In those days working on governance issues was exciting; for, it was like joining an army on the march, one that appeared ready to sweep everything before it. There was definite intellectual energy in the field. Practitioners had poise and confidence. Initiatives were being dreamt up by different donor agencies. Funds were pouring into the field. And we began to see a new breed of development professional: the so-called ‘governance advisers’. But behind it all, I suppose, was a powerful zeitgeist: the Berlin Wall was down, communism was on the ropes, and liberal constitutional democracy appeared to have triumphed with resounding finality.

But now, in late 2015, it all feels very different globally. In the words of the B.B. King classic: ‘The thrill is gone’. Or so it seems. And I pen these reflections because in the last month or two I have had conversations with practitioners in the field of governance from around the world in the normal course of an intellectual engagement with the issues, and the news seems uniformly depressing. I have been asked again and again: What do you think is happening to the agenda these days? First, there is a feeling that the intellectual energy behind the field is not what it used to be. Second, the commitment of leaders in international development seems to have waned. Units are being closed, initiatives wound down, budgets cut and so on. And practitioners do not seem like a powerful army on the march any longer. The old swagger appears to have vanished. In other words, the field is no longer seen as ‘hot’. Young recruits are not queuing to be a part of the field by any means necessary. They are targeting the current set of ‘hot’ issues in development.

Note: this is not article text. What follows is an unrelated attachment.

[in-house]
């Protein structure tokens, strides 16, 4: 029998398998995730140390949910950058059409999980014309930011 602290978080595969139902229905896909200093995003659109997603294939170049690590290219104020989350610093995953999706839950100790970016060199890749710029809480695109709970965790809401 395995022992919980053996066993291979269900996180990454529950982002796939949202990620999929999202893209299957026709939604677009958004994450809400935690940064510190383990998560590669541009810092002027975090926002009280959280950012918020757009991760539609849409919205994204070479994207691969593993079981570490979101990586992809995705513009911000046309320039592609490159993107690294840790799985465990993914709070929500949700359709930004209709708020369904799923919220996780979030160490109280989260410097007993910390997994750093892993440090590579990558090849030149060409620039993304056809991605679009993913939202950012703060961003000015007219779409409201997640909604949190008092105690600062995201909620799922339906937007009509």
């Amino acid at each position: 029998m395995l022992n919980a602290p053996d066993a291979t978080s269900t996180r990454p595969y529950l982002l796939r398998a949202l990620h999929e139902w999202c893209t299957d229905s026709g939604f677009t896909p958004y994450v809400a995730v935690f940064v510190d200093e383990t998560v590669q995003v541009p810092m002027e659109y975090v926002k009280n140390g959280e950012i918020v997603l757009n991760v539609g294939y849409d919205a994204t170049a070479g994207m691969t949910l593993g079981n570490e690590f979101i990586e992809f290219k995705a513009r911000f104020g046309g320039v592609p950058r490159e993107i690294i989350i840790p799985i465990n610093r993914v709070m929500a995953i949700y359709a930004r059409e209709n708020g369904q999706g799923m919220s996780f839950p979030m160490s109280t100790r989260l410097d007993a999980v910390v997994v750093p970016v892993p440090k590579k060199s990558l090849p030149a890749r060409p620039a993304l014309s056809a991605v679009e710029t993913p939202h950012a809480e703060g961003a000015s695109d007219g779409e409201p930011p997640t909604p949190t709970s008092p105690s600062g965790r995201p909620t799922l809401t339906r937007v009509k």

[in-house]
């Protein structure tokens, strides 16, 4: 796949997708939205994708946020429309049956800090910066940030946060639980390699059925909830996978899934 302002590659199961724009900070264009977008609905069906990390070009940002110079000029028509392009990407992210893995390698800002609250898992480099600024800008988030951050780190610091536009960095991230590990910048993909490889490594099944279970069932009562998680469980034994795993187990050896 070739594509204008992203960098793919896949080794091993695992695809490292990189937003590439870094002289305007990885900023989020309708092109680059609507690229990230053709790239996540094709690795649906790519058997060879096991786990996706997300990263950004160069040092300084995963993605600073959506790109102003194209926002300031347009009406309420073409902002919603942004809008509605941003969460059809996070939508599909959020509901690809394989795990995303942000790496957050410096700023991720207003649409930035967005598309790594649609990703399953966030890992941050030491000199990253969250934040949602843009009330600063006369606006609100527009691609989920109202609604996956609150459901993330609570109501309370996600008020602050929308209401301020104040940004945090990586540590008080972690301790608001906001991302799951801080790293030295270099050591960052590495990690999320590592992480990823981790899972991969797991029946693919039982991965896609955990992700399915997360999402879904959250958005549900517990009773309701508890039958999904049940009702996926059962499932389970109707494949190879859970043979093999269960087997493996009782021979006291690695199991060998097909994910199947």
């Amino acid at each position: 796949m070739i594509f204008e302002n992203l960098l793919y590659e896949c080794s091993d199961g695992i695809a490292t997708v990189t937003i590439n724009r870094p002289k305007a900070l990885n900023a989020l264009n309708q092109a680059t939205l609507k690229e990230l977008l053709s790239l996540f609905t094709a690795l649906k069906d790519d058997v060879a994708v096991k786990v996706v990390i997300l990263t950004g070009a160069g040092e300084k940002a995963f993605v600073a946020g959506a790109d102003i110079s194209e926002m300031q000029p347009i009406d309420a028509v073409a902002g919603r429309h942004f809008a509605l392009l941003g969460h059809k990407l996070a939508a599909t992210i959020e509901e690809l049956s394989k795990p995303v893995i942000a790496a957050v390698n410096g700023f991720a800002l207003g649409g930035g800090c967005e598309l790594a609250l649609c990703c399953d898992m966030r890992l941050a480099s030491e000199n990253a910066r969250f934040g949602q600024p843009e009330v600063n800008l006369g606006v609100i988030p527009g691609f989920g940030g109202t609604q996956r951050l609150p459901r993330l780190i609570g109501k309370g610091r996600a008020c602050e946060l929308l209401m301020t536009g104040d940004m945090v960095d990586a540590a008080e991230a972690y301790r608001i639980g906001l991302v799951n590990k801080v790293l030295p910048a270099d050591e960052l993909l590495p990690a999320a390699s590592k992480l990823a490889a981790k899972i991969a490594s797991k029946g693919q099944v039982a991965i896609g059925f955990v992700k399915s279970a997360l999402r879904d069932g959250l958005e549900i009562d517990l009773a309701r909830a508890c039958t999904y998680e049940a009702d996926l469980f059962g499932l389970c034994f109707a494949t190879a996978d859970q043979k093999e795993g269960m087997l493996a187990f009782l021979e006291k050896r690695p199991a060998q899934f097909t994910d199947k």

So, what went wrong? From the conversations I have had here is a partial list of challenges:

Quote of the Week: Michael Ignatieff

Sina Odugbemi's picture

Michael Ignatieff​"One of the essential skills of democratic politics is to know the difference between an enemy and an adversary. An adversary wants to defeat you. An enemy wants to destroy you. If you treat your opponents as the enemy, you conduct politics as if it was war and all means become fair. If you regard your opponent as an adversary, all means are not fair: you are hoping to turn an adversary today into a friend or an ally tomorrow.”

- Michael IgnatieffCanadian author, academic, and former politician. In addition to leading the Liberal Party and the Official Opposition of Canada from 2008 until 2011, he has held senior academic posts at the universities of Cambridge, Oxford, Harvard and Toronto.
 

Rethinking research: Systemic approaches to the ethics and politics of knowledge production in fragile states

Humanity Journal's picture

Classroom in MaliRecently, Humanity, a peer-reviewed academic journal from the University of Pennsylvania, has been hosting an online symposium on the changing nature of knowledge production in fragile states. In light of the intensification of evidence-based policymaking and the “data revolution” in development, the symposium asked what the ethical and political implications are for qualitative research as a tool of governance.

We are presenting their articles in the coming days to share the authors' thoughts with the People, Spaces, Deliberation community and generate further discussion.

The symposium will begin tomorrow with a short paper from Deval Desai and Rebecca Tapscott, followed by responses during the coming weeks from Lisa Denney and Pilar Domingo (ODI); Michael Woolcock (World Bank); Morten Jerven (Norwegian University of Life Sciences and Simon Fraser University); Alex de Waal (World Peace Foundation); and Holly Porter (LSE). We hope that you enjoy the symposium and participate in the debate!